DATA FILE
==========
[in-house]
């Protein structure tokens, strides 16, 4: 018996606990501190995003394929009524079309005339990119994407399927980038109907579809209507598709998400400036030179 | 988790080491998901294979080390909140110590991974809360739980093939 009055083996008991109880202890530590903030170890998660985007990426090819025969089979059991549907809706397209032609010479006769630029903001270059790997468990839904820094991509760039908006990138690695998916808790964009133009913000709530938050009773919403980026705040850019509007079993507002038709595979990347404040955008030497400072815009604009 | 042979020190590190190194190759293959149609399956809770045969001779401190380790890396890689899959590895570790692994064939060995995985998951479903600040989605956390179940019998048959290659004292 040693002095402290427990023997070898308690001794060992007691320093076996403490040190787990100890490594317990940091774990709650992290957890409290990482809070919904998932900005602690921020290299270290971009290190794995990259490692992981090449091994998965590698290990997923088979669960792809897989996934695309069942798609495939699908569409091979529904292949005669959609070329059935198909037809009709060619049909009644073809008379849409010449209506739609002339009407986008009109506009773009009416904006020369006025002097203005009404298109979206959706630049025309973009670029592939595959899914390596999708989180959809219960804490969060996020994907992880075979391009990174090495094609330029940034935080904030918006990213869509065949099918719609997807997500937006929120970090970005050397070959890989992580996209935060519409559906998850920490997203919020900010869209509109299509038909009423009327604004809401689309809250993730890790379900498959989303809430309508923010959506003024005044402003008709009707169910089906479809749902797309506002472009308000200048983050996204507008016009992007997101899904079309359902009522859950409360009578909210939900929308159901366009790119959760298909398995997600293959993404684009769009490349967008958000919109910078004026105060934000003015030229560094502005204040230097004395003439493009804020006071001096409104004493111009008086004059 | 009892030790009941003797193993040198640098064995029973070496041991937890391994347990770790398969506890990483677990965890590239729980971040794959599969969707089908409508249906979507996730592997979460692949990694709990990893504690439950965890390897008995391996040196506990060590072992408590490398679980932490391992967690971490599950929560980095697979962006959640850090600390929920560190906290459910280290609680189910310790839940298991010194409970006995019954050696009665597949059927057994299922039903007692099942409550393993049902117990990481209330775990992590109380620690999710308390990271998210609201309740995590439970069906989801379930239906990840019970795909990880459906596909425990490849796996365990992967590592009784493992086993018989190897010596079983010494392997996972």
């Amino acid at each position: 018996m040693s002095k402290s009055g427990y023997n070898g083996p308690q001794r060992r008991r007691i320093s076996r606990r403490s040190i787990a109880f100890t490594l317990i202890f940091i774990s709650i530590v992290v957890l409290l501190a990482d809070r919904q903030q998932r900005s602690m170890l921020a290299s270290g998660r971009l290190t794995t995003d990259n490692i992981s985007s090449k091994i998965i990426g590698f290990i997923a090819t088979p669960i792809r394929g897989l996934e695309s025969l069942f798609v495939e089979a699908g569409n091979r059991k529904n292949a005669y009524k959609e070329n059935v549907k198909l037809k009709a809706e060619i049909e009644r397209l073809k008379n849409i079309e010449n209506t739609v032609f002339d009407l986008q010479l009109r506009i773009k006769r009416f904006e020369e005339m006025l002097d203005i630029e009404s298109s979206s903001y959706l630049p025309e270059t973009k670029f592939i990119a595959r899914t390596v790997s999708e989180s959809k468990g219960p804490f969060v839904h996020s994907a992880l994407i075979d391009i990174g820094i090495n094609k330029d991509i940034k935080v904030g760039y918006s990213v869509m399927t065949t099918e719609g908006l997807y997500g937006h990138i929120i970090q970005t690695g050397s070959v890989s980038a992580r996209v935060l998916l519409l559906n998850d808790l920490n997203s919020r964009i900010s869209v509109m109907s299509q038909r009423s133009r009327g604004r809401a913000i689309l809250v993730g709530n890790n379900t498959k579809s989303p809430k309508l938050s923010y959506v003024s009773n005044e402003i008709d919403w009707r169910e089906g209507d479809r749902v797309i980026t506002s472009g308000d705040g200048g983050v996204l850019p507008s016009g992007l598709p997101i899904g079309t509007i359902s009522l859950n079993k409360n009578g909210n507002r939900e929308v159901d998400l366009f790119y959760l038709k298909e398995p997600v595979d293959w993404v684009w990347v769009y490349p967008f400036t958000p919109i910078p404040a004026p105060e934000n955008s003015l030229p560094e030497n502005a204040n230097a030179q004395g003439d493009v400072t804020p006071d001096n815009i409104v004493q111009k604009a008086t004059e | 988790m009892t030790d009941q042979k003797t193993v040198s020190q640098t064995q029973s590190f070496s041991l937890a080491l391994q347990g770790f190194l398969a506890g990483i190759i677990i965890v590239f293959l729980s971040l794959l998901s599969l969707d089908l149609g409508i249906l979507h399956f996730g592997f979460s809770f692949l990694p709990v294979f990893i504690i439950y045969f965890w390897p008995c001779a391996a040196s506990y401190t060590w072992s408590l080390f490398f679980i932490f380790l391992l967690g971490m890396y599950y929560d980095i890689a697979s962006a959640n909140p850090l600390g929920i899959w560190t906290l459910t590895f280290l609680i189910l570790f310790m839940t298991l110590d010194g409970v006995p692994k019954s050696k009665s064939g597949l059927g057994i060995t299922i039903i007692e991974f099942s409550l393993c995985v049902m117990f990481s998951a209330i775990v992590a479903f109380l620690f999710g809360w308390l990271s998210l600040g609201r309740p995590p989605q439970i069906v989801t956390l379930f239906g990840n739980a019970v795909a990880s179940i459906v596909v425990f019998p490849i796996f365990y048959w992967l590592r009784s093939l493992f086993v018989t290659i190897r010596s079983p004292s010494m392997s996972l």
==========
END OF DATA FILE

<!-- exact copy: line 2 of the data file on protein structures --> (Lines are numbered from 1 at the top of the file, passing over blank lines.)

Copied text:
């Protein structure tokens, strides 16, 4: 018996606990501190995003394929009524079309005339990119994407399927980038109907579809209507598709998400400036030179 | 988790080491998901294979080390909140110590991974809360739980093939 009055083996008991109880202890530590903030170890998660985007990426090819025969089979059991549907809706397209032609010479006769630029903001270059790997468990839904820094991509760039908006990138690695998916808790964009133009913000709530938050009773919403980026705040850019509007079993507002038709595979990347404040955008030497400072815009604009 | 042979020190590190190194190759293959149609399956809770045969001779401190380790890396890689899959590895570790692994064939060995995985998951479903600040989605956390179940019998048959290659004292 040693002095402290427990023997070898308690001794060992007691320093076996403490040190787990100890490594317990940091774990709650992290957890409290990482809070919904998932900005602690921020290299270290971009290190794995990259490692992981090449091994998965590698290990997923088979669960792809897989996934695309069942798609495939699908569409091979529904292949005669959609070329059935198909037809009709060619049909009644073809008379849409010449209506739609002339009407986008009109506009773009009416904006020369006025002097203005009404298109979206959706630049025309973009670029592939595959899914390596999708989180959809219960804490969060996020994907992880075979391009990174090495094609330029940034935080904030918006990213869509065949099918719609997807997500937006929120970090970005050397070959890989992580996209935060519409559906998850920490997203919020900010869209509109299509038909009423009327604004809401689309809250993730890790379900498959989303809430309508923010959506003024005044402003008709009707169910089906479809749902797309506002472009308000200048983050996204507008016009992007997101899904079309359902009522859950409360009578909210939900929308159901366009790119959760298909398995997600293959993404684009769009490349967008958000919109910078004026105060934000003015030229560094502005204040230097004395003439493009804020006071001096409104004493111009008086004059 | 009892030790009941003797193993040198640098064995029973070496041991937890391994347990770790398969506890990483677990965890590239729980971040794959599969969707089908409508249906979507996730592997979460692949990694709990990893504690439950965890390897008995391996040196506990060590072992408590490398679980932490391992967690971490599950929560980095697979962006959640850090600390929920560190906290459910280290609680189910310790839940298991010194409970006995019954050696009665597949059927057994299922039903007692099942409550393993049902117990990481209330775990992590109380620690999710308390990271998210609201309740995590439970069906989801379930239906990840019970795909990880459906596909425990490849796996365990992967590592009784493992086993018989190897010596079983010494392997996972």